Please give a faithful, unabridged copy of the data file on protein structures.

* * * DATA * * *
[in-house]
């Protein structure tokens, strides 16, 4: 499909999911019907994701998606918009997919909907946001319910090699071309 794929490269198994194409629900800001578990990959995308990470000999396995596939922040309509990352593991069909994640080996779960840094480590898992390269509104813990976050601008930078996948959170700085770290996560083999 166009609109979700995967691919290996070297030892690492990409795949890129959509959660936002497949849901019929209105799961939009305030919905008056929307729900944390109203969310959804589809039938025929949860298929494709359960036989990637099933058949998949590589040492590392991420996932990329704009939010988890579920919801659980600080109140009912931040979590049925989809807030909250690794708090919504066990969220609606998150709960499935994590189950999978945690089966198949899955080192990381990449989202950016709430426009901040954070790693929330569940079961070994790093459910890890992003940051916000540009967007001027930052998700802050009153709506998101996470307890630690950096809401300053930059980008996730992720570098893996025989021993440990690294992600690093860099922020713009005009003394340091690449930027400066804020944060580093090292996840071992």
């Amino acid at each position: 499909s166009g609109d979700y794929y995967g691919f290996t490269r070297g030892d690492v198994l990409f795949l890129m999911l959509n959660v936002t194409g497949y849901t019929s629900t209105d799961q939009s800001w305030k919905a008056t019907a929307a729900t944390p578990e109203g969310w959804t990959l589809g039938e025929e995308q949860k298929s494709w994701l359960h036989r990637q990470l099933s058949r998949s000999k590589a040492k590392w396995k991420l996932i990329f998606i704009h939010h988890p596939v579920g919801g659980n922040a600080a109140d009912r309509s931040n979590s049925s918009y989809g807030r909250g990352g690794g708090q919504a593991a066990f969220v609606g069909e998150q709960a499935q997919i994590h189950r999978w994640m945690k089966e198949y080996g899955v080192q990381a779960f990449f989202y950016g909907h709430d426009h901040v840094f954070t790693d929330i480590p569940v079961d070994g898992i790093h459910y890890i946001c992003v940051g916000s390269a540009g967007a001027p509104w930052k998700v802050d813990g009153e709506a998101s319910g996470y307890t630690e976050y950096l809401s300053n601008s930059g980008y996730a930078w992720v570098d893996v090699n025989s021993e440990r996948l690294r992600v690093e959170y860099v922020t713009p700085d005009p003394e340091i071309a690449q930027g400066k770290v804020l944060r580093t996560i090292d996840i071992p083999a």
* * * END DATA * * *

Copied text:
[in-house]
């Protein structure tokens, strides 16, 4: 499909999911019907994701998606918009997919909907946001319910090699071309 794929490269198994194409629900800001578990990959995308990470000999396995596939922040309509990352593991069909994640080996779960840094480590898992390269509104813990976050601008930078996948959170700085770290996560083999 166009609109979700995967691919290996070297030892690492990409795949890129959509959660936002497949849901019929209105799961939009305030919905008056929307729900944390109203969310959804589809039938025929949860298929494709359960036989990637099933058949998949590589040492590392991420996932990329704009939010988890579920919801659980600080109140009912931040979590049925989809807030909250690794708090919504066990969220609606998150709960499935994590189950999978945690089966198949899955080192990381990449989202950016709430426009901040954070790693929330569940079961070994790093459910890890992003940051916000540009967007001027930052998700802050009153709506998101996470307890630690950096809401300053930059980008996730992720570098893996025989021993440990690294992600690093860099922020713009005009003394340091690449930027400066804020944060580093090292996840071992």
């Amino acid at each position: 499909s166009g609109d979700y794929y995967g691919f290996t490269r070297g030892d690492v198994l990409f795949l890129m999911l959509n959660v936002t194409g497949y849901t019929s629900t209105d799961q939009s800001w305030k919905a008056t019907a929307a729900t944390p578990e109203g969310w959804t990959l589809g039938e025929e995308q949860k298929s494709w994701l359960h036989r990637q990470l099933s058949r998949s000999k590589a040492k590392w396995k991420l996932i990329f998606i704009h939010h988890p596939v579920g919801g659980n922040a600080a109140d009912r309509s931040n979590s049925s918009y989809g807030r909250g990352g690794g708090q919504a593991a066990f969220v609606g069909e998150q709960a499935q997919i994590h189950r999978w994640m945690k089966e198949y080996g899955v080192q990381a779960f990449f989202y950016g909907h709430d426009h901040v840094f954070t790693d929330i480590p569940v079961d070994g898992i790093h459910y890890i946001c992003v940051g916000s390269a540009g967007a001027p509104w930052k998700v802050d813990g009153e709506a998101s319910g996470y307890t630690e976050y950096l809401s300053n601008s930059g980008y996730a930078w992720v570098d893996v090699n025989s021993e440990r996948l690294r992600v690093e959170y860099v922020t713009p700085d005009p003394e340091i071309a690449q930027g400066k770290v804020l944060r580093t996560i090292d996840i071992p083999a």